1. They have no other choice
2. They’re willing to work hard and educate themselves
3. They don’t mind living modestly
The bottom line: It’s okay to dream big, but if the only reason you want to be a musician is because you think it’ll get you a large house with a yacht, you’ll quickly get weeded out of this business.
4. They have a patient, persistent attitude
5. They’re willing to (and enjoy) working on their craft every day
This brings to mind an
6. They’re creative at generating income
One of the best things you can do when trying to stay afloat with your music is to find multiple streams of income. A great way to do this is by licensing out your music to be used in television shows, ads and movies. Even beyond that, taking on the management of a more established artist in your area or teaching private lessons/workshops can provide a “day job” alternative that will still grow you as an artist and a person, while also providing you with some really great networking opportunities.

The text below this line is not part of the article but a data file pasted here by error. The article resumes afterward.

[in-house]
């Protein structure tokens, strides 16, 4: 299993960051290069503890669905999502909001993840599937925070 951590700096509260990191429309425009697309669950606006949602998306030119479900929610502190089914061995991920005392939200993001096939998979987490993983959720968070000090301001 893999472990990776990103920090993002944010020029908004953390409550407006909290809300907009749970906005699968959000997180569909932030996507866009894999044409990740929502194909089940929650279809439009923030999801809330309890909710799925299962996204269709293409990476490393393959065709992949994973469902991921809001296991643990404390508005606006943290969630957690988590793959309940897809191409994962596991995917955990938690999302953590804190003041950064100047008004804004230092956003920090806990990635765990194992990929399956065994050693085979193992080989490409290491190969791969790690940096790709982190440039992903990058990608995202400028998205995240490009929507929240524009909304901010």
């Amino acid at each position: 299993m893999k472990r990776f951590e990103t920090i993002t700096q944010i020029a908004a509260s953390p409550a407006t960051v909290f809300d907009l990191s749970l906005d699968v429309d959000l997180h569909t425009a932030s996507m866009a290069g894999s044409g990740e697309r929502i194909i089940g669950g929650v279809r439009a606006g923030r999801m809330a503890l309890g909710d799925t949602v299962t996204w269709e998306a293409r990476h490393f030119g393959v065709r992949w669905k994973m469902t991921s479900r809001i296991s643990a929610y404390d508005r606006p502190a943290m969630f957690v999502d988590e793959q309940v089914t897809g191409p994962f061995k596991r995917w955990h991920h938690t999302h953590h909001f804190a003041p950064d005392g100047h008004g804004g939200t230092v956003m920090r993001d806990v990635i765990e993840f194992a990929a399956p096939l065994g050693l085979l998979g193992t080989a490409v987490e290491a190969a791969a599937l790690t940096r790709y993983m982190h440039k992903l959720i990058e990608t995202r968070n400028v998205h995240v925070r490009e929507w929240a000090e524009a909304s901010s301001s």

Activities such as busking, if done consistently and in a good location, can generate a good amount of money over time. Another alternative would be to try and find a restaurant that you think would sound great with live music, and go to them with the offer to perform weekly, bi-weekly or even monthly. It all adds up in the end, and sooner or later, a little bit of cash here and there can evolve into something spontaneous and beautiful.
The bottom line: Successful musicians don’t wait for opportunities to come to them – they seek them out or create them themselves.
They are sometimes willing to try even when there is no clear road map as to what next. Planning is good but does not mean you to wait until all the conditions are right to before you take your first step. You might not be able to do it all alone, try collaborating with others. Sometimes what you need is to change your style of music. Sometimes allow others to write for you. I can not prescribe what you should believe in but believe in something.You might need it.